Oklahoma Gov. Frank Keating, the panel chairman, talked for an hour with four leaders from the Survivors Network of those Abused by Priests. It was the first time Keating has held any extended talks with the group. "He asked us for our advice and counsel on what the board should do. We're very pleased," said Paul Steidler of Reston, Va.
The meeting came hours before the first meeting of the panel headed by Keating, which was set up last month by the U.S. Conference of Catholic Bishops. The survivor group leaders also were scheduled to speak with the full board. Besides Keating, the panel consists of 12 other prominent lay Catholics including Washington lawyer Robert S. Bennett and Leon Panetta, a former California congressman and White House chief of staff.
The panel, which was conferring Tuesday at the offices of the bishops' conference, will hear from Bishop Wilton Gregory, the conference's president. They also planned to set criteria for the head of the bishops' new Office for Child and Youth Protection and plan research on what brought on the scandals.
Ultimately, Keating's board has only advisory power. It can exercise considerable influence through publicity, however, and Keating has pledged to be tough on molesting priests and church leaders who covered up for them. The church has been "deeply hurt," he said. "Our community is angry."
On Monday, the survivors group complained because none of its members was named to the board. Keating's spokesman, Dan Mahoney, said the group "is an integral part of this process. They've been working on this issue for a long time. They represent a large number of victims."
The board includes one abuse victim, ex-priest Michael J. Bland, who gave a searing account of his experience to the bishops at the June meeting in which they passed the monitoring plan that includes the new review board and a protection office.
At the meeting, the bishops decided to expel abusers from everyday parish life and other workplaces but left other decisions for later. A key one is what if anything to do with bishops who knew of priests' misdeeds and did nothing except move them to other parishes. "The priesthood lost me but kept the perpetrator," Bland told the bishops. "The church has taken care of him."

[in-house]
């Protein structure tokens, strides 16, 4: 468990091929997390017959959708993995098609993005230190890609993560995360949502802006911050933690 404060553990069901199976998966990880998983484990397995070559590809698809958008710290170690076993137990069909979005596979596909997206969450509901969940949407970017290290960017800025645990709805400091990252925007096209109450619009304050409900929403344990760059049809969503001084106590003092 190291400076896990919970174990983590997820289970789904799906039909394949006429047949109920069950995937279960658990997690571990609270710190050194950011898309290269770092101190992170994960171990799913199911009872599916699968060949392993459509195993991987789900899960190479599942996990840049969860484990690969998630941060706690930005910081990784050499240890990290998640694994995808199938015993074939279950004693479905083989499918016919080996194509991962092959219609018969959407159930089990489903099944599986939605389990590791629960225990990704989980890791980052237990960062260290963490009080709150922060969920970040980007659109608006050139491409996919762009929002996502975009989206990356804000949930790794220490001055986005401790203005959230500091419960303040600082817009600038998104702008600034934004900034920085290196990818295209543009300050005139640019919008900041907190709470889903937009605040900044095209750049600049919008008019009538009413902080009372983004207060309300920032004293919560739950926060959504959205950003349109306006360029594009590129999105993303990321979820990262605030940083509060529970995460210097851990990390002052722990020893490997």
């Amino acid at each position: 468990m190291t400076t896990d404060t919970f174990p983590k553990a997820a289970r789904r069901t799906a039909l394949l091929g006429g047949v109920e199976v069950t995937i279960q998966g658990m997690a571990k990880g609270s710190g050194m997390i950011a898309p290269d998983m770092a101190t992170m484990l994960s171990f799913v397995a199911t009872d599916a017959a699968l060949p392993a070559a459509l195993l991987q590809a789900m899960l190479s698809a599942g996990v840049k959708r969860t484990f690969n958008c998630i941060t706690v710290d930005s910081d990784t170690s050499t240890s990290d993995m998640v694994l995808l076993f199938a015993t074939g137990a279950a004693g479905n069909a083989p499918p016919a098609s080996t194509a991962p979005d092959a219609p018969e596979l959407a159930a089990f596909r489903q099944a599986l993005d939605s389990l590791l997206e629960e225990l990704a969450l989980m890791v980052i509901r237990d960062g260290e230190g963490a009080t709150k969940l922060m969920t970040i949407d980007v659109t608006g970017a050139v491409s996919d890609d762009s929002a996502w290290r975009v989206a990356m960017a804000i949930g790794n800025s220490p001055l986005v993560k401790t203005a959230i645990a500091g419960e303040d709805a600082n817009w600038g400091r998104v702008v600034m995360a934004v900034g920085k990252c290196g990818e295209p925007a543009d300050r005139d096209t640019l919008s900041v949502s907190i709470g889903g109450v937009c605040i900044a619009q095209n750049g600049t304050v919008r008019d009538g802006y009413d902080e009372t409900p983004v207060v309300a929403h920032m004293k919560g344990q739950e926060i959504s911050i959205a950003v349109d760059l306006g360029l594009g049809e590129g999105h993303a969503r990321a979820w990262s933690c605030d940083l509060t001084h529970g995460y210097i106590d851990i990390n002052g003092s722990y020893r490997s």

But the survivors organization said Bland's inclusion was diminished because he works part-time for the Chicago Archdiocese and complained that other panelists have too many close ties to church organizations. Another controversy involves Paul R. McHugh, director of psychiatry at the Johns Hopkins University School of Medicine, a critic of abuse claims based on "recovered memory" therapy.
At a Monday news conference, David Clohessy, executive director of the survivors group, cited dioceses that he said kept admitted molesters in parish work after the bishops enacted their policy changes.
Pope John Paul II made his first public comments on the scandal in Toronto on Sunday at World Youth Day. Clergy abuse caused "a deep sense of sadness and shame," he said, but most priests wish to "serve and do good."
Other members of the review board are Justice Anne M. Burke of the Illinois Appellate Court; William R. Burleigh, chairman of E.W. Scripps Co.; Nicholas Cafardi, dean of the Duquesne University School of Law; Jane Chiles, retired executive director of the Kentucky Catholic Conference; President Alice Bourke Hayes, University of San Diego; New York City attorney Pamela D. Hayes; and Ray H. Siegfried, chairman of the Nordam Group. Another member will be announced later.
Since the first case erupted in January in Boston, some 300 of the 46,000 U.S. priests have been taken off duty over abuse allegations.